Last February I asked you to consider signing a petition to help save one of our most wonderful birds of Prey, The Hen Harrier. The petition reached over 20,000 signatures and brought the Harriers plight to many more people. Unfortunately things haven't changed and the Hen Harrier along with lots of other wildlife are still being killed to protect grouse stocks.

5 male Hen Harriers went missing from nests earlier this year meaning that the nests failed, some think that this is not unusual but let's face it, they were killed. Males very rarely abandon females.

These killings, although not proven in all cases, are the result of persecution by Land Managers & Gamekeepers to protect Red Grouse stocks on shooting estates. Please consider signing this petition to get Driven Grouse Shooting Banned.

We are not asking for an outright ban on shooting, just this highly contentious and environmentally damaging type of shooting.

If after reading this you agree, please sign and pass on to friends and family.

Thanks for your Time


Thursday, 20 August 2015

Hen Harrier Day 2015

I've started writing this blog several times but after reading so many great blogs from other people such as Stuart Pike, Billy Stockwell & Georgia Locock  I didn't see the point in just repeating what everyone else had already written. Yes great rallying speeches from the likes of ChrisPackham & Mark Avery, but what struck me, just like last year, was the amazing and extraordinary voices of the people that gave up their time to attend this years Hen Harrier Day.

Chris Packham as ever delivered a passionate & informed Speech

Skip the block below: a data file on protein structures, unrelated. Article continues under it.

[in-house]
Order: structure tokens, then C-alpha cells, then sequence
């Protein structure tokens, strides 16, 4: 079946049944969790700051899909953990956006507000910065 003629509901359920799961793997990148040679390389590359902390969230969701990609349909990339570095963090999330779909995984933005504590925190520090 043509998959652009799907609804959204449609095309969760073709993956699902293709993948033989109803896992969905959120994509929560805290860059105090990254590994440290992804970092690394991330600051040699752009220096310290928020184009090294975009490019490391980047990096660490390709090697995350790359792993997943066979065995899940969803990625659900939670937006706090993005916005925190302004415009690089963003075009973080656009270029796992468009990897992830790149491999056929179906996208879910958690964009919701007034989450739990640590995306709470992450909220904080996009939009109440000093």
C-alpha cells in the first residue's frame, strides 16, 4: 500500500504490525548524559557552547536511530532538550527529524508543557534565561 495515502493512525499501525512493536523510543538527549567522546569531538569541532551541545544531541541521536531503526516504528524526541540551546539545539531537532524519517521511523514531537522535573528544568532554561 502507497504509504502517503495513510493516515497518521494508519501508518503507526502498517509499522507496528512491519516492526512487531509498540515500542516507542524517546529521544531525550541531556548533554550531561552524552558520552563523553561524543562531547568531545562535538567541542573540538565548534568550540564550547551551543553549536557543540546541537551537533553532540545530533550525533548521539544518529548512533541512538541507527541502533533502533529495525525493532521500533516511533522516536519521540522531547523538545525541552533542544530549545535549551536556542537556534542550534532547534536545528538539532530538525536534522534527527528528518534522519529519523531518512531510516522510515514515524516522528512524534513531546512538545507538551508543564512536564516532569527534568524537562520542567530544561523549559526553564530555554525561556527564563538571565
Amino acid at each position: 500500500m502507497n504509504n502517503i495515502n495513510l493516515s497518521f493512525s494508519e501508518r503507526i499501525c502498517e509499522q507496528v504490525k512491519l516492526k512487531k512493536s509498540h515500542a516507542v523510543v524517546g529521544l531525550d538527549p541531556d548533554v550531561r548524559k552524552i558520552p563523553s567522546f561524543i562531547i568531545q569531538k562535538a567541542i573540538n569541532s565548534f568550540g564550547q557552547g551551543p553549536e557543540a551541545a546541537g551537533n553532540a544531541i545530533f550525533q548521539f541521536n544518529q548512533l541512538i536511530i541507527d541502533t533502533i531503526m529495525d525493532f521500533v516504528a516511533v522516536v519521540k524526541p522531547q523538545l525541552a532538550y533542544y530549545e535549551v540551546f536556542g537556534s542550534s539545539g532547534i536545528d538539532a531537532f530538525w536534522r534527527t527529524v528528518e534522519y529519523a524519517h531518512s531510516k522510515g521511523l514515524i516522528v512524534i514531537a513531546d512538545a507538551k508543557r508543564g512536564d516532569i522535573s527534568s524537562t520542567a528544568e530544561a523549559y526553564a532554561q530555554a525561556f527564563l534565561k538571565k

Mark Avery - A modern day Wildlife Hero
 My experience was different this year as I'd stepped in at the last minute to help marshall the event. This gave me an opportunity to meet some top people and exchange concerns but also talk to lots of supporters as they arrived and try and sell, sorry I mean extract a donation for, a Hen Harrier Day wrist band. People were very generous and they all made it clear that the money raised was going to a great cause & were happy to donate if it was to help BAWC pay for the running of this fantastically important event.

John and 2 of the 4 Hen Harriers that attended HH day 2

The passion & anger was clear from supporters

 I could hear conversations from all around about Hen Harriers and Gamekeepers, but this year the subjects also included the environment and the unbalanced ecosystems that the intensively managed moors create. As Chris Packham said in his speech, we are not yokels, we are educated and well informed. The main difference, to me, between the two sides of this argument are that we see the bigger picture and are concerned about the future and sustainability. Where as the Grouse shooting lobby are just concerned about not changing their way of life, not removing their 'traditions' and of course not eating into their profits. They're not worried about what they will leave for future generations to clean up, and no thought as to whether our children and grand children will be able enjoy sights like the wonderful Hen Harrier.

Brilliant job from Charlie Moores & team organising the event